Management of pediatric type III supracondylar humerus fractures in the United States: Results of a national survey of pediatric orthopaedic surgeons

Craig T. Carter, Styles L. Bertrand, David M. Cearley

Research output: Contribution to journalArticle

14 Citations (Scopus)

Abstract

BACKGROUND: Supracondylar humerus fractures are common injuries in the pediatric population. The most severe, type III injuries, have seen the most debate on treatment regimens. Traditionally, these fractures were treated as surgical emergencies, most often fixed with percutaneous pinning in a cross-pin configuration. The recent literature shows that delayed fixation is comparable to emergent fixation as long as there is no vascular compromise with the injury. METHODS: A short survey was sent to Pediatric Orthopaedic Society of North America (POSNA) members using an online survey and questionnaire service. The purpose of the survey was to establish an overview of current practices in the United States concerning treatment of type III supracondylar humerus fractures and the influence of the recent literature on the management of these injuries. RESULTS: A total of 309 members, representing a wide range of locations and years in practice, responded to our survey. About 81% preferred to splint type III supracondylar humerus fractures and plan for fixation the following morning, assuming there was no issue necessitating emergent fixation. The preferred method of percutaneous fixation was fairly evenly distributed between cross-pin configuration (30%), 2 lateral pins (33%), and 3 lateral pins (37%). About 56% of those surveyed stated that the recent literature showing comparable outcomes with 2 lateral pins versus a cross-pin configuration had not changed their approaches to management of these fractures concerning the method of fixation. CONCLUSIONS: The trend in management of type III supracondylar humerus fractures in children is progressing toward delayed treatment and lateral pin configuration. The results provide an overview of the current practice of POSNA members concerning management of these fractures. We believe this information is beneficial to both pediatric-trained and nonpediatric-trained orthopaedic surgeons to help guide their decisions when dealing with these injuries.

Original languageEnglish (US)
Pages (from-to)750-754
Number of pages5
JournalJournal of Pediatric Orthopaedics
Volume33
Issue number7
DOIs
StatePublished - Oct 1 2013

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Humerus
Pediatrics
Wounds and Injuries
North America
Orthopedics
Fracture Fixation
Splints
Blood Vessels
Emergencies
Therapeutics
Orthopedic Surgeons
Surveys and Questionnaires
Population

Keywords

  • Pediatric type III supracondylar humerus fracture
  • injury management
  • method of fixation

ASJC Scopus subject areas

  • Pediatrics, Perinatology, and Child Health
  • Orthopedics and Sports Medicine
  • Medicine(all)

Cite this

Management of pediatric type III supracondylar humerus fractures in the United States : Results of a national survey of pediatric orthopaedic surgeons. / Carter, Craig T.; Bertrand, Styles L.; Cearley, David M.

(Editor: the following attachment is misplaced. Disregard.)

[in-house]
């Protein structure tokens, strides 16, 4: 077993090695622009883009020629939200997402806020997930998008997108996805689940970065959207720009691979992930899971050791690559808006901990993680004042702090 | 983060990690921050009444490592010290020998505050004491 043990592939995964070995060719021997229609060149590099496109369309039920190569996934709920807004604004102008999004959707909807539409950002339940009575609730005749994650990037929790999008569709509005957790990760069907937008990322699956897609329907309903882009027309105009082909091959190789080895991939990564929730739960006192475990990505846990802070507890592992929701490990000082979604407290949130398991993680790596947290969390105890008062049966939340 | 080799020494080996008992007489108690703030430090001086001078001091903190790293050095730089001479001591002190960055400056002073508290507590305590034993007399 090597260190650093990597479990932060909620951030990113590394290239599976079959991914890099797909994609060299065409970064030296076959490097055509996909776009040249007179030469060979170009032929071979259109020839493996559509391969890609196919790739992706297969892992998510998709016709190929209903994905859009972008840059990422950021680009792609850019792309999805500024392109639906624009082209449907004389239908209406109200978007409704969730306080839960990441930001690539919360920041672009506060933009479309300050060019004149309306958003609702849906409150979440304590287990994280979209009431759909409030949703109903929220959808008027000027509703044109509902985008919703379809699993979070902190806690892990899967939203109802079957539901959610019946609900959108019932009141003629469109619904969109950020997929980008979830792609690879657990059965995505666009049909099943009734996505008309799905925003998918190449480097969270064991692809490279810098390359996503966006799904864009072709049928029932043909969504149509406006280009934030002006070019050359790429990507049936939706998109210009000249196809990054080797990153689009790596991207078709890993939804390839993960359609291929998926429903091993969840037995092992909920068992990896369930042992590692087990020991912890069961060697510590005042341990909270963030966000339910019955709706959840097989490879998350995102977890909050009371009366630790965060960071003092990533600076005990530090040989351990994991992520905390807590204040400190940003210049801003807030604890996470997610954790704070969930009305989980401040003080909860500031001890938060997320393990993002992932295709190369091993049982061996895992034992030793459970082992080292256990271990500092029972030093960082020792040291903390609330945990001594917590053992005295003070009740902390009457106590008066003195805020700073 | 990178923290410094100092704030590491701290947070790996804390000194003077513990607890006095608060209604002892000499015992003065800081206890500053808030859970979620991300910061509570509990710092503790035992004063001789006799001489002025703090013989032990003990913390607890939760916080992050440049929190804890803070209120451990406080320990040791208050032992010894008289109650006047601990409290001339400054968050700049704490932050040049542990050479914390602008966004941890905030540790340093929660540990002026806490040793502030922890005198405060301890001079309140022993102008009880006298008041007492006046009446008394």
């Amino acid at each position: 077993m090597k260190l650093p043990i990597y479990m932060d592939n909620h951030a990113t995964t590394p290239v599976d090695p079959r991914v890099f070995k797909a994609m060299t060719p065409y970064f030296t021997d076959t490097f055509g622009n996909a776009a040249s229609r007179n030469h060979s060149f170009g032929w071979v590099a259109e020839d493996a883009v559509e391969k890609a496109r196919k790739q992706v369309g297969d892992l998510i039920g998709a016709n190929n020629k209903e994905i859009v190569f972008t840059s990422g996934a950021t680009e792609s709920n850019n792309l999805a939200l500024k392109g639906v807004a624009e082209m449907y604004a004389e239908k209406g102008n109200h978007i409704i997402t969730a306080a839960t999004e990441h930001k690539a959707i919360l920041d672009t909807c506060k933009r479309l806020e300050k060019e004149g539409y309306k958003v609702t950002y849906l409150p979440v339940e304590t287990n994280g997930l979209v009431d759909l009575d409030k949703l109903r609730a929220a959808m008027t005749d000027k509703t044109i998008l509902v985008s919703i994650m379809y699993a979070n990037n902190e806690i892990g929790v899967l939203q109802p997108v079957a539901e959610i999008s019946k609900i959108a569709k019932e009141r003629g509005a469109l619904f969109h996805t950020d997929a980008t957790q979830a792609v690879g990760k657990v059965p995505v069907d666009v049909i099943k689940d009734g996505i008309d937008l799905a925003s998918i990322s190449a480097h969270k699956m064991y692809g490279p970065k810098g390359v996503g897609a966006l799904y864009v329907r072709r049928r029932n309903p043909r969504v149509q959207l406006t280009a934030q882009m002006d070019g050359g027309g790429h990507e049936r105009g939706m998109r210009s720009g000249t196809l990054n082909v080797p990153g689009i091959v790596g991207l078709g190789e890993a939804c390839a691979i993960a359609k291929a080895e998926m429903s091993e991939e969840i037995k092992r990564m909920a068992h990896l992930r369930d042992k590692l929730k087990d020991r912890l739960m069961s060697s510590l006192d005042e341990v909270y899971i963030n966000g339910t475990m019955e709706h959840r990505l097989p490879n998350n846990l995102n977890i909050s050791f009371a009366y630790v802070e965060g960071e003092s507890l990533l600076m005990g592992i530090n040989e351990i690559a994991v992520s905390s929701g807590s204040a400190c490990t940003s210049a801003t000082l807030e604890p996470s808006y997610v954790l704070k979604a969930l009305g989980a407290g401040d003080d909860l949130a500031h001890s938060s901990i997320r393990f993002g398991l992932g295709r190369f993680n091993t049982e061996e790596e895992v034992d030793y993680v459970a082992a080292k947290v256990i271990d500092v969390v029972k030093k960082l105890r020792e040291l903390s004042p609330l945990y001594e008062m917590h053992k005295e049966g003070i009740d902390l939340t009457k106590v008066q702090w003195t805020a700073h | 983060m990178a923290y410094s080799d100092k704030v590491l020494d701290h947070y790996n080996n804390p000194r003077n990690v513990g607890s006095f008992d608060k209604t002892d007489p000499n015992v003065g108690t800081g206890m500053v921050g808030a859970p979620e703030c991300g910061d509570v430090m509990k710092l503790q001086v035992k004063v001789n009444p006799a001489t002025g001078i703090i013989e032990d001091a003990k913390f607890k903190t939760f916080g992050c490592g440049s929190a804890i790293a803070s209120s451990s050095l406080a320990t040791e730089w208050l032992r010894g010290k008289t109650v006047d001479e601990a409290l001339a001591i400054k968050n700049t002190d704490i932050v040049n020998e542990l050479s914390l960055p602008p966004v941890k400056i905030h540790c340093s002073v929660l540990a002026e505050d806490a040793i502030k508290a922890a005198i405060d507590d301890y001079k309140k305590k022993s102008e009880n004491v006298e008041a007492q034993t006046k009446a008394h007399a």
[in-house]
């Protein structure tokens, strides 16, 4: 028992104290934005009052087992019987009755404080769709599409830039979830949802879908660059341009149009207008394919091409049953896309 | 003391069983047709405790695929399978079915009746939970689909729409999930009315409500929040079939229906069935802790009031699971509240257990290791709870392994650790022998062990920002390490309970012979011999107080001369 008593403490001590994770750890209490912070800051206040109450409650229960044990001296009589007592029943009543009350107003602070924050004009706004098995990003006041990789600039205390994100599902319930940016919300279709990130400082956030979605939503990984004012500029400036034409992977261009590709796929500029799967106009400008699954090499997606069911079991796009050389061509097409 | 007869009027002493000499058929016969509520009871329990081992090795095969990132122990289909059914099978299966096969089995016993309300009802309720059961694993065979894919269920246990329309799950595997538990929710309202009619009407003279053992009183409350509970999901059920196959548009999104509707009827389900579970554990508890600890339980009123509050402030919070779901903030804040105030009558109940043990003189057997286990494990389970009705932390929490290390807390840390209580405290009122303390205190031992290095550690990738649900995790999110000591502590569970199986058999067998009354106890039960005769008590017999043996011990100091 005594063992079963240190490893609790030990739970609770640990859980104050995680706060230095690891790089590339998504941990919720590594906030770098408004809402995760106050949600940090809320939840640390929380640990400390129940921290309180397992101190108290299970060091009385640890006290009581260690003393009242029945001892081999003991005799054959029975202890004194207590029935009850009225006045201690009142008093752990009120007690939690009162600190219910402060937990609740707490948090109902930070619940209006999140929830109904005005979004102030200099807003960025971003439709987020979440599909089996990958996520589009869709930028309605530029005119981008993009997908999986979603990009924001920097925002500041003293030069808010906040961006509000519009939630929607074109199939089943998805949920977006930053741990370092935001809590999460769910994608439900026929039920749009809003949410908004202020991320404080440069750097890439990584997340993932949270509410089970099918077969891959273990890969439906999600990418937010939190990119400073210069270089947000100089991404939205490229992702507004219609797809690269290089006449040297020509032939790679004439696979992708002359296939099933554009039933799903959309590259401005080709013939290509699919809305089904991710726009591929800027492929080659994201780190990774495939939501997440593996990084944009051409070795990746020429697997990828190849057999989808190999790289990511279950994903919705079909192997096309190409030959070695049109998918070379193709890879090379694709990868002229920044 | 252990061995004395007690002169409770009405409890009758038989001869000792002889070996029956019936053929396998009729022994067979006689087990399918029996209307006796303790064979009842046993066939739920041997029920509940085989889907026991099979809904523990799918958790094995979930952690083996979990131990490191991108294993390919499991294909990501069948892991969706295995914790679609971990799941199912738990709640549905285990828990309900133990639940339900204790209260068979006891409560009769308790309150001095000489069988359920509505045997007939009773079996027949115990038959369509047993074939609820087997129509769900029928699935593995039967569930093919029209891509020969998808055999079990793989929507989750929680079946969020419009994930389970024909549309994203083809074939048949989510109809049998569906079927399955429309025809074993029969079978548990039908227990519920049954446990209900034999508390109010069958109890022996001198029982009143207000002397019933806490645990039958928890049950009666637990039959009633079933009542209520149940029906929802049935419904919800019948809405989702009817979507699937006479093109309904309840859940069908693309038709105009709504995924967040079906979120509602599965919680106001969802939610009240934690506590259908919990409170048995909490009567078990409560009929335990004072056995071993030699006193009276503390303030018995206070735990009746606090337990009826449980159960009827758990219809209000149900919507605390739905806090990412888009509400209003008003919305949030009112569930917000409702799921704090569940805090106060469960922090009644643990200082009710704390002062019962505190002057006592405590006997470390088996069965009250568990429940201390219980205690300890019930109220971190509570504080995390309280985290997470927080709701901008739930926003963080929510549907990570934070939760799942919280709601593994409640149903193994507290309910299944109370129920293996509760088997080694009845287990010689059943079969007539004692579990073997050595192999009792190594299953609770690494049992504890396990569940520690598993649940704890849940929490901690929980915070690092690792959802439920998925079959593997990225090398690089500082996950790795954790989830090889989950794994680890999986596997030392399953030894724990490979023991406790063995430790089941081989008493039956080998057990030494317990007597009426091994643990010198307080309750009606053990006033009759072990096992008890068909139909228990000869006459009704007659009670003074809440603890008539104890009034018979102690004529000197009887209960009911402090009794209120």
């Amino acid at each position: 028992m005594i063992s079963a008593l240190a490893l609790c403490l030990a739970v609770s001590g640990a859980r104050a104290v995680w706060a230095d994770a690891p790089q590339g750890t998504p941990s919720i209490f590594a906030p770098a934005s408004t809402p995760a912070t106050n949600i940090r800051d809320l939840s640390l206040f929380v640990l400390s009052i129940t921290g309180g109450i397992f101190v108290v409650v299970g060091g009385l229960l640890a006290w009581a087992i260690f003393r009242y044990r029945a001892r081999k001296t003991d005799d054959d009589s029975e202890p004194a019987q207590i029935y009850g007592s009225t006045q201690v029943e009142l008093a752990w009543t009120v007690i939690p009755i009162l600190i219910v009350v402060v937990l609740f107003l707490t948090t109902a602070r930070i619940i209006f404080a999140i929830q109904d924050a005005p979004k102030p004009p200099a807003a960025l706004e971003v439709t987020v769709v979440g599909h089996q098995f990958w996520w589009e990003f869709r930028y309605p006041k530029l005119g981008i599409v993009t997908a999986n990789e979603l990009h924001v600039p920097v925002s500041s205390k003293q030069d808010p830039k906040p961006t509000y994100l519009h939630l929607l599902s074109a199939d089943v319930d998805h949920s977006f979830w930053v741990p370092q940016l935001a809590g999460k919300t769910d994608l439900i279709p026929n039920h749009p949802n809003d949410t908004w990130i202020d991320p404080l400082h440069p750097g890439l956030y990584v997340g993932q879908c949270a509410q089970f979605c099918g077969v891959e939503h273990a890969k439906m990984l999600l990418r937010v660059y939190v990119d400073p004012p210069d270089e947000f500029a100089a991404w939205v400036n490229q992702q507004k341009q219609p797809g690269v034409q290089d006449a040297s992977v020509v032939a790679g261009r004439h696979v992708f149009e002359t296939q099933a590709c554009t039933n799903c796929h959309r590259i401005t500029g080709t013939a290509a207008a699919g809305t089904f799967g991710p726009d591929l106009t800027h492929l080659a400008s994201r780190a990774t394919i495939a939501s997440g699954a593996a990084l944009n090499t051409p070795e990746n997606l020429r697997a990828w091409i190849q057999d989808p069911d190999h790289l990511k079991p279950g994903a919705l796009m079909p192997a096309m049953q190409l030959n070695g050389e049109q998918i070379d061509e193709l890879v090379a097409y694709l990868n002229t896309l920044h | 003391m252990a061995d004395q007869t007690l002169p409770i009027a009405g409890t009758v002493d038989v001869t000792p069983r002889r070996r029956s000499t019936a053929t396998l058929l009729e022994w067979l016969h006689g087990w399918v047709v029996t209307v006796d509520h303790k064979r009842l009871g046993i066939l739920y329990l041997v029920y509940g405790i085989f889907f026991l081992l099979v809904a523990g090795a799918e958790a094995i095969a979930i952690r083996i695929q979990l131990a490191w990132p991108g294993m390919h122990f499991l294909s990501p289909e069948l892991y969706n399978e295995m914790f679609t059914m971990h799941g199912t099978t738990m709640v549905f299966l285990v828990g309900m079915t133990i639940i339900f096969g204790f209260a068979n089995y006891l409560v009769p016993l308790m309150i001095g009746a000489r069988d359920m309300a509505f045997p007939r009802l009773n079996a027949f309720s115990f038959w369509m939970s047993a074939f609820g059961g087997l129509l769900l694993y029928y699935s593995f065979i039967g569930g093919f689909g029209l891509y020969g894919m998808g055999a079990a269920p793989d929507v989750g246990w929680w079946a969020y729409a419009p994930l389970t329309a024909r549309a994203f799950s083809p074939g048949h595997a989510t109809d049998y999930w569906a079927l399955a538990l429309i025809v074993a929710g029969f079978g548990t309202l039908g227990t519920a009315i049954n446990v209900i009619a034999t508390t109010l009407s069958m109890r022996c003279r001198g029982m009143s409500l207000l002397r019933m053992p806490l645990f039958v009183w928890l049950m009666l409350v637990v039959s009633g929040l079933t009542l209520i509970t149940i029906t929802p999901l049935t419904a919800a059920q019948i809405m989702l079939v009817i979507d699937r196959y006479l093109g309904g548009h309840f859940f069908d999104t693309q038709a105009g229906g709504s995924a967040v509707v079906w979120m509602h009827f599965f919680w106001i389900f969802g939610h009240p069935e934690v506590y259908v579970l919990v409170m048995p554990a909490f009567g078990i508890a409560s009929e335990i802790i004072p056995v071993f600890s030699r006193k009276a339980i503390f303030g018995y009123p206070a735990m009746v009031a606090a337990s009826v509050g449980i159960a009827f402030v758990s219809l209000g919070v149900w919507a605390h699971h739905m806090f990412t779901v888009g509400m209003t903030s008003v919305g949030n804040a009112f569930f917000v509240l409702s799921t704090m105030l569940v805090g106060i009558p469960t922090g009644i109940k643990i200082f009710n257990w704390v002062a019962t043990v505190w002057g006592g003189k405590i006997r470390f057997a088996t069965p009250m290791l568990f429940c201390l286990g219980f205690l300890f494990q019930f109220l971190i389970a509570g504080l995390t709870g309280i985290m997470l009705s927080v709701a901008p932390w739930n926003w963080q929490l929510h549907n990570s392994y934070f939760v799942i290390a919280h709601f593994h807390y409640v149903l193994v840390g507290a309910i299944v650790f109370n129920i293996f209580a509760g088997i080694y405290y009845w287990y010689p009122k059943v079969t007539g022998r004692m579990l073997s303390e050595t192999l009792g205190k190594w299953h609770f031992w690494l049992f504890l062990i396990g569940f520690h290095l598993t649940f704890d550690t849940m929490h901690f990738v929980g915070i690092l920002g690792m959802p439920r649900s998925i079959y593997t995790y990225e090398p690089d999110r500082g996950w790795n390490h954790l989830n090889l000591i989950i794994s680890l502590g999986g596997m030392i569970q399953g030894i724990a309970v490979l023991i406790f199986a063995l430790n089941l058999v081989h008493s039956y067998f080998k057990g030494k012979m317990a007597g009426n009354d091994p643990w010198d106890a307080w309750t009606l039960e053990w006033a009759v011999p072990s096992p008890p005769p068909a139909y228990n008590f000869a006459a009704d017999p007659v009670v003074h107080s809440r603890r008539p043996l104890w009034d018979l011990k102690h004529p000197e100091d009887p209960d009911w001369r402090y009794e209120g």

In: Journal of Pediatric Orthopaedics, Vol. 33, No. 7, 01.10.2013, p. 750-754.

Research output: Contribution to journalArticle

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abstract = "BACKGROUND: Supracondylar humerus fractures are common injuries in the pediatric population. The most severe, type III injuries, have seen the most debate on treatment regimens. Traditionally, these fractures were treated as surgical emergencies, most often fixed with percutaneous pinning in a cross-pin configuration. The recent literature shows that delayed fixation is comparable to emergent fixation as long as there is no vascular compromise with the injury. METHODS: A short survey was sent to Pediatric Orthopaedic Society of North America (POSNA) members using an online survey and questionnaire service. The purpose of the survey was to establish an overview of current practices in the United States concerning treatment of type III supracondylar humerus fractures and the influence of the recent literature on the management of these injuries. RESULTS: A total of 309 members, representing a wide range of locations and years in practice, responded to our survey. About 81{\%} preferred to splint type III supracondylar humerus fractures and plan for fixation the following morning, assuming there was no issue necessitating emergent fixation. The preferred method of percutaneous fixation was fairly evenly distributed between cross-pin configuration (30{\%}), 2 lateral pins (33{\%}), and 3 lateral pins (37{\%}). About 56{\%} of those surveyed stated that the recent literature showing comparable outcomes with 2 lateral pins versus a cross-pin configuration had not changed their approaches to management of these fractures concerning the method of fixation. CONCLUSIONS: The trend in management of type III supracondylar humerus fractures in children is progressing toward delayed treatment and lateral pin configuration. The results provide an overview of the current practice of POSNA members concerning management of these fractures. We believe this information is beneficial to both pediatric-trained and nonpediatric-trained orthopaedic surgeons to help guide their decisions when dealing with these injuries.",
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